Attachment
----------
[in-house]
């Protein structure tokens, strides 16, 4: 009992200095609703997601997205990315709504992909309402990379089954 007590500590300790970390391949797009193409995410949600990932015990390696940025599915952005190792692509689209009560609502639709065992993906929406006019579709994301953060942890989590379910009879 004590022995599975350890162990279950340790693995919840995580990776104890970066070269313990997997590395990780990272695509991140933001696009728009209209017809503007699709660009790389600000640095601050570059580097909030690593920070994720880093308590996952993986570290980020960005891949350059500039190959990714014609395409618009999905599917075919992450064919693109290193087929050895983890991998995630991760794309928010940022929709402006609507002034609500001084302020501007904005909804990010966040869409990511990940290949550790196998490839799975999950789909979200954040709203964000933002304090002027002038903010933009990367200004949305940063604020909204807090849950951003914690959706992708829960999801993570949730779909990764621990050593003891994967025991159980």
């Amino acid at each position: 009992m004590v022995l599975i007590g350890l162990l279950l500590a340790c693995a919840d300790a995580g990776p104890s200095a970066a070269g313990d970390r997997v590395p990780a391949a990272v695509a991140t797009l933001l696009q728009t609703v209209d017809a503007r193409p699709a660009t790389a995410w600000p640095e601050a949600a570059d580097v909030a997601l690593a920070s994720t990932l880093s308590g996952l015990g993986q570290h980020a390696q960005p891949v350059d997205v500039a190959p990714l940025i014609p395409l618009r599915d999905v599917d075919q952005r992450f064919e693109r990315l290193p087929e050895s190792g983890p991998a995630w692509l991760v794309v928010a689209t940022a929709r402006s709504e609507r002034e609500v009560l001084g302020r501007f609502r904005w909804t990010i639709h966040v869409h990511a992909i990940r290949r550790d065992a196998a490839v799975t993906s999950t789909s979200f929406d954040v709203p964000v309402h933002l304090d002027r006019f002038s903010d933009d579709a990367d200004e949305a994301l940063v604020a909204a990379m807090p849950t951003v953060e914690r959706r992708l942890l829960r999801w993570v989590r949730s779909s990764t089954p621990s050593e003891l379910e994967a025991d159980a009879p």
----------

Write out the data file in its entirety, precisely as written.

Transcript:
[in-house]
């Protein structure tokens, strides 16, 4: 009992200095609703997601997205990315709504992909309402990379089954 007590500590300790970390391949797009193409995410949600990932015990390696940025599915952005190792692509689209009560609502639709065992993906929406006019579709994301953060942890989590379910009879 004590022995599975350890162990279950340790693995919840995580990776104890970066070269313990997997590395990780990272695509991140933001696009728009209209017809503007699709660009790389600000640095601050570059580097909030690593920070994720880093308590996952993986570290980020960005891949350059500039190959990714014609395409618009999905599917075919992450064919693109290193087929050895983890991998995630991760794309928010940022929709402006609507002034609500001084302020501007904005909804990010966040869409990511990940290949550790196998490839799975999950789909979200954040709203964000933002304090002027002038903010933009990367200004949305940063604020909204807090849950951003914690959706992708829960999801993570949730779909990764621990050593003891994967025991159980």
């Amino acid at each position: 009992m004590v022995l599975i007590g350890l162990l279950l500590a340790c693995a919840d300790a995580g990776p104890s200095a970066a070269g313990d970390r997997v590395p990780a391949a990272v695509a991140t797009l933001l696009q728009t609703v209209d017809a503007r193409p699709a660009t790389a995410w600000p640095e601050a949600a570059d580097v909030a997601l690593a920070s994720t990932l880093s308590g996952l015990g993986q570290h980020a390696q960005p891949v350059d997205v500039a190959p990714l940025i014609p395409l618009r599915d999905v599917d075919q952005r992450f064919e693109r990315l290193p087929e050895s190792g983890p991998a995630w692509l991760v794309v928010a689209t940022a929709r402006s709504e609507r002034e609500v009560l001084g302020r501007f609502r904005w909804t990010i639709h966040v869409h990511a992909i990940r290949r550790d065992a196998a490839v799975t993906s999950t789909s979200f929406d954040v709203p964000v309402h933002l304090d002027r006019f002038s903010d933009d579709a990367d200004e949305a994301l940063v604020a909204a990379m807090p849950t951003v953060e914690r959706r992708l942890l829960r999801w993570v989590r949730s779909s990764t089954p621990s050593e003891l379910e994967a025991d159980a009879p």